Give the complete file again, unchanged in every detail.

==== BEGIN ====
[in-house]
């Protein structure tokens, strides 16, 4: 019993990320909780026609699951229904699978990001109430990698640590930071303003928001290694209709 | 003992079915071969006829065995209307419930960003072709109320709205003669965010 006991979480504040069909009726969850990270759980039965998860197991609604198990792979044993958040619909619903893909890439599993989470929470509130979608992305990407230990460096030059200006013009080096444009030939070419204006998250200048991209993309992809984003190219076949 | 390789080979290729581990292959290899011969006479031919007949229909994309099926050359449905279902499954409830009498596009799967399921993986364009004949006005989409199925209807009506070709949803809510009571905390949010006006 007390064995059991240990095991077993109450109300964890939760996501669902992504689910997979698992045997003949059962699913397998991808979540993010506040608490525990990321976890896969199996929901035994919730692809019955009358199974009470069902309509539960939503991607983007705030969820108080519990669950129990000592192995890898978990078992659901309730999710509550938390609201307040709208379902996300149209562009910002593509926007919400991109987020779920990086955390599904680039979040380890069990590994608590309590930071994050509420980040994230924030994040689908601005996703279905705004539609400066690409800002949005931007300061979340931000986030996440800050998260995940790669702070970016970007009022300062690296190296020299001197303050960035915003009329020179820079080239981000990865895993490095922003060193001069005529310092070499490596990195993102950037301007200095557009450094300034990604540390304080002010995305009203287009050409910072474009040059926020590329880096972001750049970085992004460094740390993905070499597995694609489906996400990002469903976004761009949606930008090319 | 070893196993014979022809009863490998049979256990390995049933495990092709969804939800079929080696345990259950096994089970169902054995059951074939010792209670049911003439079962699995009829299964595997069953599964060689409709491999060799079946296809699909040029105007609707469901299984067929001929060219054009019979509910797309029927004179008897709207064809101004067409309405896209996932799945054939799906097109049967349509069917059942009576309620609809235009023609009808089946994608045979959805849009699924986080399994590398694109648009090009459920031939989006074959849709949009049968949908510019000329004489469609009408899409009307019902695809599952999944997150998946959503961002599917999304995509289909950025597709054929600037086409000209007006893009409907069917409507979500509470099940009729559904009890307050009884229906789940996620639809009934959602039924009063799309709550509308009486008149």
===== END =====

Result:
[in-house]
């Protein structure tokens, strides 16, 4: 019993990320909780026609699951229904699978990001109430990698640590930071303003928001290694209709 | 003992079915071969006829065995209307419930960003072709109320709205003669965010 006991979480504040069909009726969850990270759980039965998860197991609604198990792979044993958040619909619903893909890439599993989470929470509130979608992305990407230990460096030059200006013009080096444009030939070419204006998250200048991209993309992809984003190219076949 | 390789080979290729581990292959290899011969006479031919007949229909994309099926050359449905279902499954409830009498596009799967399921993986364009004949006005989409199925209807009506070709949803809510009571905390949010006006 007390064995059991240990095991077993109450109300964890939760996501669902992504689910997979698992045997003949059962699913397998991808979540993010506040608490525990990321976890896969199996929901035994919730692809019955009358199974009470069902309509539960939503991607983007705030969820108080519990669950129990000592192995890898978990078992659901309730999710509550938390609201307040709208379902996300149209562009910002593509926007919400991109987020779920990086955390599904680039979040380890069990590994608590309590930071994050509420980040994230924030994040689908601005996703279905705004539609400066690409800002949005931007300061979340931000986030996440800050998260995940790669702070970016970007009022300062690296190296020299001197303050960035915003009329020179820079080239981000990865895993490095922003060193001069005529310092070499490596990195993102950037301007200095557009450094300034990604540390304080002010995305009203287009050409910072474009040059926020590329880096972001750049970085992004460094740390993905070499597995694609489906996400990002469903976004761009949606930008090319 | 070893196993014979022809009863490998049979256990390995049933495990092709969804939800079929080696345990259950096994089970169902054995059951074939010792209670049911003439079962699995009829299964595997069953599964060689409709491999060799079946296809699909040029105007609707469901299984067929001929060219054009019979509910797309029927004179008897709207064809101004067409309405896209996932799945054939799906097109049967349509069917059942009576309620609809235009023609009808089946994608045979959805849009699924986080399994590398694109648009090009459920031939989006074959849709949009049968949908510019000329004489469609009408899409009307019902695809599952999944997150998946959503961002599917999304995509289909950025597709054929600037086409000209007006893009409907069917409507979500509470099940009729559904009890307050009884229906789940996620639809009934959602039924009063799309709550509308009486008149």